The Red Hat-sponsored Fedora Project today officially released the Fedora 13 Linux distribution, codenamed “Goddard,” with improvements aimed at both new and experienced Linux users.
The new Fedora 13 release comes six months after Fedora 12’s debut and continues to enhance the Linux operating system experience for its users. Fedora 13 includes improved virtualization, along with other developer, desktop and server improvements.
“We have a number of features designed to make Fedora a more pleasant release for everyone that uses it, not just the super hackers among us, but also the people that are just discovering open source for the first time, and everyone in between,” Fedora Project Leader Paul Frields told InternetNews.com.
In particular, Frields cited hardware enablements as a “consistent theme” in the Fedora 13 release. Chief among those include improved free video, printer, scanner and camera drivers and management features. Frields also noted that the new color management feature in Fedora 13 provides a true-color workflow for scanning, printing and display.
“All the improvements are grouped around making hardware work better for people with a minimum of fuss,” he said.
Fedora 13 also packs in improvements for a group that Frields referred to as “downstream” developers.
“When we say ‘upstream’ in the open source world, the people we think of are those that are building open source software that distributions like Fedora then download and package as part of a whole operating system,” Frields said. “Downstream developers are people that are building solutions that may not have anything to do with Fedora or Linux, but who are very important to the future of free software.”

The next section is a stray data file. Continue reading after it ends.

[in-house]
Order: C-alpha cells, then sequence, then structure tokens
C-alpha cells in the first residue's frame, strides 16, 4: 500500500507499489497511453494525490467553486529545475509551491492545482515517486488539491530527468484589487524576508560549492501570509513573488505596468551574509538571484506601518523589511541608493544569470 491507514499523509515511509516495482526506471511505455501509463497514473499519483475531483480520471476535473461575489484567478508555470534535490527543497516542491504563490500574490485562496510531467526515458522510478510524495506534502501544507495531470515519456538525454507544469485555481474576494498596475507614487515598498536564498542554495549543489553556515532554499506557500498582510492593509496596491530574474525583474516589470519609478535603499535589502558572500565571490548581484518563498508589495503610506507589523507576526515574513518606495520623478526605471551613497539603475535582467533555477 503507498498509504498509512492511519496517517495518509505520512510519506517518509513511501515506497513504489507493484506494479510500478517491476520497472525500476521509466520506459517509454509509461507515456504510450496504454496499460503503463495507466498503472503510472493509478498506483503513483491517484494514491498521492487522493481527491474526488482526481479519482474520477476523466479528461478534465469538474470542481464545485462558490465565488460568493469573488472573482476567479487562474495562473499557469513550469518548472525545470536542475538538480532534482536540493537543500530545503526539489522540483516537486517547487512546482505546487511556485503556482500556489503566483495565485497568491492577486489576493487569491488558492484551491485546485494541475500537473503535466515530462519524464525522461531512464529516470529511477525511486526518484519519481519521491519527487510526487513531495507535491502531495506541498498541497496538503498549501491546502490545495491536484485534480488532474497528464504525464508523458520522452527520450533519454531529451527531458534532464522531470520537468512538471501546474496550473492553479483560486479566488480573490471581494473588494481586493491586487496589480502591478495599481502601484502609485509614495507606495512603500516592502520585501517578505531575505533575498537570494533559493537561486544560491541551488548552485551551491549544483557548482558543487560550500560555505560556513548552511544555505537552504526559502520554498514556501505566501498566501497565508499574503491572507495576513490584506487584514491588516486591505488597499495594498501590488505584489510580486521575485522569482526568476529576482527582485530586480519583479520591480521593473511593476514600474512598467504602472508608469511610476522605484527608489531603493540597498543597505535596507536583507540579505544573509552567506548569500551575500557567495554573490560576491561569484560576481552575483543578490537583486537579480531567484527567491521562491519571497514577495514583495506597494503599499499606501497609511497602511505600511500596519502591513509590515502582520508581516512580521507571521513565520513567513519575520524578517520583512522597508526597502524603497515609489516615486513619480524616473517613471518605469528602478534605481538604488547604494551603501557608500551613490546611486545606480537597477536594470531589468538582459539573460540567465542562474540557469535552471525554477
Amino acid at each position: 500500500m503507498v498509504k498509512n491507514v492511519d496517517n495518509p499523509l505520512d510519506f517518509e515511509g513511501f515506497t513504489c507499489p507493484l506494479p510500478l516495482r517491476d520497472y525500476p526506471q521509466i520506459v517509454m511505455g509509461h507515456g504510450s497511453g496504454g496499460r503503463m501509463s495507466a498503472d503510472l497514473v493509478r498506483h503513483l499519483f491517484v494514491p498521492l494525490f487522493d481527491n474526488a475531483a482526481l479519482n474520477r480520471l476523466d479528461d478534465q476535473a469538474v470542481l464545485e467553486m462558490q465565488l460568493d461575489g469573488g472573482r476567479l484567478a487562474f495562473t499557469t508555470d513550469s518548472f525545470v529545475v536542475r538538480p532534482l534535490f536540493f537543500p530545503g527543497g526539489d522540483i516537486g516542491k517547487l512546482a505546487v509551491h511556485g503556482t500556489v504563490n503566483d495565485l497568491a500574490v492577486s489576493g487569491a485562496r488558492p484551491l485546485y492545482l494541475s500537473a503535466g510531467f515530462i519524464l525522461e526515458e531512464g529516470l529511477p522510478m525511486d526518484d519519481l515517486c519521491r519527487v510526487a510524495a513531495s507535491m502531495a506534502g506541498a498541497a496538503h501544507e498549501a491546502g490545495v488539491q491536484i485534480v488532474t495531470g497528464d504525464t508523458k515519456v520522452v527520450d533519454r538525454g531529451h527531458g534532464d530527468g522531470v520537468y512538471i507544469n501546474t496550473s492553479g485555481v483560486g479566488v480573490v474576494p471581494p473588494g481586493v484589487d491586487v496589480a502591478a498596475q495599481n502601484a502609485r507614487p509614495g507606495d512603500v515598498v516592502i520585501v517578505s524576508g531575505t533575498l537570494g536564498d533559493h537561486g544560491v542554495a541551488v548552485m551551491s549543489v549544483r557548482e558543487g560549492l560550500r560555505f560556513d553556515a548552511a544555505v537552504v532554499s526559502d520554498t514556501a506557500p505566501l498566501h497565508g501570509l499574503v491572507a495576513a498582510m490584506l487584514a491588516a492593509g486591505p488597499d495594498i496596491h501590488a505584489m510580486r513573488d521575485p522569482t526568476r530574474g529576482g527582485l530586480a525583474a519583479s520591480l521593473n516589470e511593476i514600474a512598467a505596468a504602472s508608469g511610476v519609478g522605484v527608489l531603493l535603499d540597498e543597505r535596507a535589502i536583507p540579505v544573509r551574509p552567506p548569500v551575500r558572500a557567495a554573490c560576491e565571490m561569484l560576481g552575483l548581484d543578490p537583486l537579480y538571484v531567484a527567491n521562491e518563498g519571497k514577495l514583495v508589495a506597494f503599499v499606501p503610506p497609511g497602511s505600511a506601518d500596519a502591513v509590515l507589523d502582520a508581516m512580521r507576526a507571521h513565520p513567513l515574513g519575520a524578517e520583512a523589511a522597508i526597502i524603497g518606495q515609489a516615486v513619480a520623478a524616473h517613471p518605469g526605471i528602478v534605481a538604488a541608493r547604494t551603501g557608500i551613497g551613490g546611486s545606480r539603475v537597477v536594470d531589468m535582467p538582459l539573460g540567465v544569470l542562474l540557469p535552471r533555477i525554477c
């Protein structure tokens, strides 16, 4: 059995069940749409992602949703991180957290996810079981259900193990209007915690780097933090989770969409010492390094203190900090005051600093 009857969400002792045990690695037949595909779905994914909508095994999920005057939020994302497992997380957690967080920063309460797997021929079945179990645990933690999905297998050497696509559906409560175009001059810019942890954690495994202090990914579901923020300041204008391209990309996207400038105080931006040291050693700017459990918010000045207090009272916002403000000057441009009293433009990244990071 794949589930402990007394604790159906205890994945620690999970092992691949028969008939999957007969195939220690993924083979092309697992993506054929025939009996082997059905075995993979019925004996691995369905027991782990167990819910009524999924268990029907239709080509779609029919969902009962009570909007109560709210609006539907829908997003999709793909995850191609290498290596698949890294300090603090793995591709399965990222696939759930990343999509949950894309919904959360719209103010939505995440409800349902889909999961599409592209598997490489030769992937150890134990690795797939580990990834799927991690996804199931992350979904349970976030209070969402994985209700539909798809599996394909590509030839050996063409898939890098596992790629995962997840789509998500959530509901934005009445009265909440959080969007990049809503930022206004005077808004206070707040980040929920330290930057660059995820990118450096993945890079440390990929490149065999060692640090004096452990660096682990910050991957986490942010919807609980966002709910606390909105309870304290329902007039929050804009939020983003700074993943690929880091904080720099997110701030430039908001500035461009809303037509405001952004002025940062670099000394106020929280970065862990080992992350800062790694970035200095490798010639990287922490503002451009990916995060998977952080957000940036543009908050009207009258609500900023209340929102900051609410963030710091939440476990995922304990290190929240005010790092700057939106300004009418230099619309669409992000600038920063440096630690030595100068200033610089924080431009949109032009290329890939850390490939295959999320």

The downstream-focused improvements in Fedora 13 includes enhancements to how the Linux distribution handles Python development, with new support for the open source language intended to make Python debugging easier for developers.
Additionally, there will now be a parallel Python 2.6 and Python 3 stack in Fedora 13. Python 3 is the next generation of the language, though it is not yet as widely adopted as the previous-generation Python 2.6. As a result, providing both versions in Fedora 13 enables to developers to write code that will work for both sets of Python environments.
Looking beyond the stability of mature open source applications, Fedora 13 is also introducing new technology as a preview that isn’t yet ready for prime time with the Btrfs filesystem. Fedora 13 includes a feature called System Rollback with Btrfs, which enables filesystem snapshots.
“The system rollback feature is something that is still experimental, as Btrfs is still considered experimental although it shows a lot of promise for really large-scale filesystem support,” Frields said. “The majority of people trying out Btrfs are large-system administrators, where they’ve got hundreds of terabytes of storage where they’re looking to make more efficient use of their filesystem.”
The new Fedora 13 release comes as Red Hat is ramping up its development effort for Red Hat Enterprise Linux 6 (RHEL). While Fedora benefits from contributions made by Red Hat staffers, Frields doesn’t think that the Fedora Project has been starved for resources as a result of RHEL 6 development.
“We get a lot of support from Red Hat as a sponsor and from Red Hat engineers because they really look at Fedora as being an intrinsic part of their jobs,” Frields said. “Making things work well in Fedora makes things better for Red Hat in the future versions of RHEL.”
Sean Michael Kerner is a senior editor at InternetNews.com, the news service of Internet.com, the network for technology professionals.